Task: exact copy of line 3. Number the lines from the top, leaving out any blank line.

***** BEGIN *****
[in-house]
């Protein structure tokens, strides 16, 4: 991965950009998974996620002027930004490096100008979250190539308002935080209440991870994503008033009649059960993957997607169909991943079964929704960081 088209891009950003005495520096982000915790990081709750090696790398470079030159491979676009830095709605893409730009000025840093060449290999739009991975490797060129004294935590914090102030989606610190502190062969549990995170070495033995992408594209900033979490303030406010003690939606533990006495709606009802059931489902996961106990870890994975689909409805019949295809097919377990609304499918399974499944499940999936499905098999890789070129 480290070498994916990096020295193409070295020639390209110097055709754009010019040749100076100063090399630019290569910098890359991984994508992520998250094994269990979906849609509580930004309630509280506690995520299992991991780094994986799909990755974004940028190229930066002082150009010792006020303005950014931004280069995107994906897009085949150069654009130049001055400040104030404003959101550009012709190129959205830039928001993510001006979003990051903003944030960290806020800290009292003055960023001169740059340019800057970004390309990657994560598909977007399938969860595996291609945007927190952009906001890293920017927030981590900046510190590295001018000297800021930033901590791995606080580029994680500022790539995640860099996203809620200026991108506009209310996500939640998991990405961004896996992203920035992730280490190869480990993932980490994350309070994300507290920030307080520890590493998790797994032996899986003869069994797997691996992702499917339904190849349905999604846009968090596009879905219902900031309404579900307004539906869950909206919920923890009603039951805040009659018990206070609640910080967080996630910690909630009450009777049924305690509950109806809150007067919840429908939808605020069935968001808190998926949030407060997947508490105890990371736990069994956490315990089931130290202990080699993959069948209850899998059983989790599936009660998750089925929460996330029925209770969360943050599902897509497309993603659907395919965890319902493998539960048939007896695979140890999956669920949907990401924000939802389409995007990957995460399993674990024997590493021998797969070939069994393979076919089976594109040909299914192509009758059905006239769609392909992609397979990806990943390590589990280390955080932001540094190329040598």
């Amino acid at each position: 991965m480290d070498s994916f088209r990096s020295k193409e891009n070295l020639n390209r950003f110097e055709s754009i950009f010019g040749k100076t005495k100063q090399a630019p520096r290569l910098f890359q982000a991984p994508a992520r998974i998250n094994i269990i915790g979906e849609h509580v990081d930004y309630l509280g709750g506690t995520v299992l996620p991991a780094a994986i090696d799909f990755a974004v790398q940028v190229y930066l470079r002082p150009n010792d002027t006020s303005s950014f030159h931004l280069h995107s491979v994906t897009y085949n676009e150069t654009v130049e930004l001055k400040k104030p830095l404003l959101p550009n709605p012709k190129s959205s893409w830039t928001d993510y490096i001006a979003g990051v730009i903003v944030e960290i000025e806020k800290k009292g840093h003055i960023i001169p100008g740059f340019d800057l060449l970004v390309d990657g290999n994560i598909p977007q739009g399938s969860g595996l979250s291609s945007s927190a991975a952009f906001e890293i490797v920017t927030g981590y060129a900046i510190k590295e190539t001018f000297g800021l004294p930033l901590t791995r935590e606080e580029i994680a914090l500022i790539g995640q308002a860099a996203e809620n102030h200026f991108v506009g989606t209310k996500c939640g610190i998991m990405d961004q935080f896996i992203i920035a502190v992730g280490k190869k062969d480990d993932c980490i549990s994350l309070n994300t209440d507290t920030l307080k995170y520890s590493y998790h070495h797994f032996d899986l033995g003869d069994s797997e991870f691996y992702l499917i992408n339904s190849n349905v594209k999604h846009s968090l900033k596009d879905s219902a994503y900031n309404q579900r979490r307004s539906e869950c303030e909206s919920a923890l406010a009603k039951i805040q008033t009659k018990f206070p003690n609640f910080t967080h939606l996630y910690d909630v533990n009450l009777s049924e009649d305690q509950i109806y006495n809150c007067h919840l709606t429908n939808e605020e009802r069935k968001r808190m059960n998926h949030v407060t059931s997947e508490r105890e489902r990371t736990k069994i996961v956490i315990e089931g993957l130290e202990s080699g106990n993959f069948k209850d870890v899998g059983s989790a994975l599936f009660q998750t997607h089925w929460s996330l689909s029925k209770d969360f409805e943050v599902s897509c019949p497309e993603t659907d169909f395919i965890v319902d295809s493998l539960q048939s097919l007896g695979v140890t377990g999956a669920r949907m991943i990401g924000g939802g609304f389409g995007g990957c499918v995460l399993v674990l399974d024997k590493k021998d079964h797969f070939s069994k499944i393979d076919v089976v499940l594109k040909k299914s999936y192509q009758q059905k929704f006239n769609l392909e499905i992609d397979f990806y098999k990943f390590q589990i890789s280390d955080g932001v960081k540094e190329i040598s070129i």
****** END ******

């Amino acid at each position: 991965m480290d070498s994916f088209r990096s020295k193409e891009n070295l020639n390209r950003f110097e055709s754009i950009f010019g040749k100076t005495k100063q090399a630019p520096r290569l910098f890359q982000a991984p994508a992520r998974i998250n094994i269990i915790g979906e849609h509580v990081d930004y309630l509280g709750g506690t995520v299992l996620p991991a780094a994986i090696d799909f990755a974004v790398q940028v190229y930066l470079r002082p150009n010792d002027t006020s303005s950014f030159h931004l280069h995107s491979v994906t897009y085949n676009e150069t654009v130049e930004l001055k400040k104030p830095l404003l959101p550009n709605p012709k190129s959205s893409w830039t928001d993510y490096i001006a979003g990051v730009i903003v944030e960290i000025e806020k800290k009292g840093h003055i960023i001169p100008g740059f340019d800057l060449l970004v390309d990657g290999n994560i598909p977007q739009g399938s969860g595996l979250s291609s945007s927190a991975a952009f906001e890293i490797v920017t927030g981590y060129a900046i510190k590295e190539t001018f000297g800021l004294p930033l901590t791995r935590e606080e580029i994680a914090l500022i790539g995640q308002a860099a996203e809620n102030h200026f991108v506009g989606t209310k996500c939640g610190i998991m990405d961004q935080f896996i992203i920035a502190v992730g280490k190869k062969d480990d993932c980490i549990s994350l309070n994300t209440d507290t920030l307080k995170y520890s590493y998790h070495h797994f032996d899986l033995g003869d069994s797997e991870f691996y992702l499917i992408n339904s190849n349905v594209k999604h846009s968090l900033k596009d879905s219902a994503y900031n309404q579900r979490r307004s539906e869950c303030e909206s919920a923890l406010a009603k039951i805040q008033t009659k018990f206070p003690n609640f910080t967080h939606l996630y910690d909630v533990n009450l009777s049924e009649d305690q509950i109806y006495n809150c007067h919840l709606t429908n939808e605020e009802r069935k968001r808190m059960n998926h949030v407060t059931s997947e508490r105890e489902r990371t736990k069994i996961v956490i315990e089931g993957l130290e202990s080699g106990n993959f069948k209850d870890v899998g059983s989790a994975l599936f009660q998750t997607h089925w929460s996330l689909s029925k209770d969360f409805e943050v599902s897509c019949p497309e993603t659907d169909f395919i965890v319902d295809s493998l539960q048939s097919l007896g695979v140890t377990g999956a669920r949907m991943i990401g924000g939802g609304f389409g995007g990957c499918v995460l399993v674990l399974d024997k590493k021998d079964h797969f070939s069994k499944i393979d076919v089976v499940l594109k040909k299914s999936y192509q009758q059905k929704f006239n769609l392909e499905i992609d397979f990806y098999k990943f390590q589990i890789s280390d955080g932001v960081k540094e190329i040598s070129i």